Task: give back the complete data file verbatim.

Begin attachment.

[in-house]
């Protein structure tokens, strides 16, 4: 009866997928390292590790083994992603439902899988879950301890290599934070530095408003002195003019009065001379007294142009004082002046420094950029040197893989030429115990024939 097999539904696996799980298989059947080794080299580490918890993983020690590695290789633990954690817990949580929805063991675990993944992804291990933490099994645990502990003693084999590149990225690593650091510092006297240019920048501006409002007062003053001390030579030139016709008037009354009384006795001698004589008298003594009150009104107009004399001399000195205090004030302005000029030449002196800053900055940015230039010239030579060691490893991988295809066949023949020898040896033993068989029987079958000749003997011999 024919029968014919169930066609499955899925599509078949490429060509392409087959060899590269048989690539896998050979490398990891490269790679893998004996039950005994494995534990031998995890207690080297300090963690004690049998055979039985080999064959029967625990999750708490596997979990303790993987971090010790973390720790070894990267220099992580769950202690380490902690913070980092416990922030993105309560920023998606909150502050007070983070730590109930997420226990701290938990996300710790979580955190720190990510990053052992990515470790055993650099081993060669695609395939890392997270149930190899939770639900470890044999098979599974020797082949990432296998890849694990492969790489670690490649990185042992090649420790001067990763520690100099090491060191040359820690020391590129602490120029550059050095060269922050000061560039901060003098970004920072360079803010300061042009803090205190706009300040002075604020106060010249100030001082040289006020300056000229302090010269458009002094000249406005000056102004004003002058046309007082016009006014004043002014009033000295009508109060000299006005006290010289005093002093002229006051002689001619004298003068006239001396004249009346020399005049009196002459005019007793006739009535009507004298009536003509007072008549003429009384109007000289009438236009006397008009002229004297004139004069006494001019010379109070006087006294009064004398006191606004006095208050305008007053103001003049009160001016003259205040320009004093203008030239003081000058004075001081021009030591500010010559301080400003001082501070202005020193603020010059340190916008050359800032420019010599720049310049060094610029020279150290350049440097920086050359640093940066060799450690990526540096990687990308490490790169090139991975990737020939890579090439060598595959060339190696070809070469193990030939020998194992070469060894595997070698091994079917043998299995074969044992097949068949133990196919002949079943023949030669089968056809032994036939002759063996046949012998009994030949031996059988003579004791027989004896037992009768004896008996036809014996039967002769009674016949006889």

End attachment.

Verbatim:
[in-house]
């Protein structure tokens, strides 16, 4: 009866997928390292590790083994992603439902899988879950301890290599934070530095408003002195003019009065001379007294142009004082002046420094950029040197893989030429115990024939 097999539904696996799980298989059947080794080299580490918890993983020690590695290789633990954690817990949580929805063991675990993944992804291990933490099994645990502990003693084999590149990225690593650091510092006297240019920048501006409002007062003053001390030579030139016709008037009354009384006795001698004589008298003594009150009104107009004399001399000195205090004030302005000029030449002196800053900055940015230039010239030579060691490893991988295809066949023949020898040896033993068989029987079958000749003997011999 024919029968014919169930066609499955899925599509078949490429060509392409087959060899590269048989690539896998050979490398990891490269790679893998004996039950005994494995534990031998995890207690080297300090963690004690049998055979039985080999064959029967625990999750708490596997979990303790993987971090010790973390720790070894990267220099992580769950202690380490902690913070980092416990922030993105309560920023998606909150502050007070983070730590109930997420226990701290938990996300710790979580955190720190990510990053052992990515470790055993650099081993060669695609395939890392997270149930190899939770639900470890044999098979599974020797082949990432296998890849694990492969790489670690490649990185042992090649420790001067990763520690100099090491060191040359820690020391590129602490120029550059050095060269922050000061560039901060003098970004920072360079803010300061042009803090205190706009300040002075604020106060010249100030001082040289006020300056000229302090010269458009002094000249406005000056102004004003002058046309007082016009006014004043002014009033000295009508109060000299006005006290010289005093002093002229006051002689001619004298003068006239001396004249009346020399005049009196002459005019007793006739009535009507004298009536003509007072008549003429009384109007000289009438236009006397008009002229004297004139004069006494001019010379109070006087006294009064004398006191606004006095208050305008007053103001003049009160001016003259205040320009004093203008030239003081000058004075001081021009030591500010010559301080400003001082501070202005020193603020010059340190916008050359800032420019010599720049310049060094610029020279150290350049440097920086050359640093940066060799450690990526540096990687990308490490790169090139991975990737020939890579090439060598595959060339190696070809070469193990030939020998194992070469060894595997070698091994079917043998299995074969044992097949068949133990196919002949079943023949030669089968056809032994036939002759063996046949012998009994030949031996059988003579004791027989004896037992009768004896008996036809014996039967002769009674016949006889």